Haemophilia

Haemophilia A

Background/Epidemiology

  • Factor VIII deficiency
    • Factor VIII is primarily synthesised by the liver and endothelial cells and has a half life of ~12 hours.  It is protected from proteolysis in the circulation by binding to von Willebrand factor.
  • Affects 1/10000; most common congenital coagulation factor deficiency
    • Varies in severity according to mutation
      • Severe (<0.01U/ml)
      • Moderate (0.01-0.05U/ml)
      • Mild (>0.05 to 0.4U/ml)
  • X-linked disease with 100% penetrance (i.e. all family members have the same gene)
    • As a result, female carries may also have reduced factor VIII levels compared to the general population
  • families with haemophilia A can be offered prenatal diagnosis (chrorionic villous sampling)

Classical_blood_coagulation_pathway

Presentation

  • Severe disease
    • Usually present with spontaneous bleeding into the skin, muscle and joints; retroperitoneal space and intracranially
  • Moderate/mild disease
    • Similar features but associate with trauma rather than spontaneous
  • Bleeding in the large joints and muscles are the major source of morbidity in patients with haemophilia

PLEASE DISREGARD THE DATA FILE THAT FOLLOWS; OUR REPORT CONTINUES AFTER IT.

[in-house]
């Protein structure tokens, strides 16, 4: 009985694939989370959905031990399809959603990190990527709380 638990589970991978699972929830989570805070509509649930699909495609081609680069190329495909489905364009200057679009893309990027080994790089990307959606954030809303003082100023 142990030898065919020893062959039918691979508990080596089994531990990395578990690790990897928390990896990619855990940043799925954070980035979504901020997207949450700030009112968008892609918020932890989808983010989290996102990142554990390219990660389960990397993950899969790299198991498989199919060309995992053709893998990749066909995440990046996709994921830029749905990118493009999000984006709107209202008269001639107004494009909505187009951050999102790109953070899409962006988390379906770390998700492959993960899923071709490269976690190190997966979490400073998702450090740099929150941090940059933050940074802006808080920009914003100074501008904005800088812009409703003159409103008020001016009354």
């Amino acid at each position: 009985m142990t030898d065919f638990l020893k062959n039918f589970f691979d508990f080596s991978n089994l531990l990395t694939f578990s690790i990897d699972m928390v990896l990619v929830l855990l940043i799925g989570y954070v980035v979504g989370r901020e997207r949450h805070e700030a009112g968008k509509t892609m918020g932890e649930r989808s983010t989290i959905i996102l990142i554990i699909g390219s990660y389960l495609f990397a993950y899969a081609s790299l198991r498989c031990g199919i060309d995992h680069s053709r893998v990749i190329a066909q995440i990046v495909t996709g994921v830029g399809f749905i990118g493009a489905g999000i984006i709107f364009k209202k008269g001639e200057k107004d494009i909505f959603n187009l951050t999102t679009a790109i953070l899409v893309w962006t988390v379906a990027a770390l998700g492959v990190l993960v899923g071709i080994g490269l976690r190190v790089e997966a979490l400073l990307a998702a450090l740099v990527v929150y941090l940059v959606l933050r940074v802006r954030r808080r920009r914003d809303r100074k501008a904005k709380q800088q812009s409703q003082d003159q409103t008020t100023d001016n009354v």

• Recurrent haemarthroses causes synovial atrophy, destruction of cartilage and secondary osteoarthritis
    • Therefore, treatment of any hot, red, swollen joint in these patients needs to be prompt
    • Recognising compartment syndrome is also very important and swift management crucial for retaining function

Investigations

  • Imaging of a baby known to have haemophilia should be performed within the first 24 hours of life to look for signs of intracranial bleeding
  • Coagulation screen and measurement of coagulation factors VIII and IX will usually confirm the diagnosis (although exclusion of vWD type 2N should also be considered prior to definitive diagnosis using assays or molecular genetic testing)
  • Imaging should be used in symptomatic patients to look for location and extent of bleeding

Management

  • Severe disease
    • IV infusion of factor VIII concentrate for episode of bleeding
    • Weekly infusions can be given to children but is generally stopped once the patient has reached maturity
      • Patients receiving transfusions should be offered Hepatitis A and B immunisation
      • Patients may develop antibodies against transfused factor VIII (20%)
        • Alternative treatments include transfusions of activated clotting factors e.g. VIIa; or factor VIII inhibitor bypass activity (FEIBA)
  • Mild-moderate disease
    • Vasopressin receptor agonist DDAVP can also help raise vWF and factor VIII by 3-4 fold
      • Monitor for water retention

Haemophilia B

  • Rarer than Haemophilia A (~1:30000)
  • Essentially the same disease but due to a deficiency of factor IX
    • Also X-linked
    • Also similar presentation and variety of severity (practically indistinguishable)
    • Also treated with factor IX replacement transfusion (less risk of antibody resistance)
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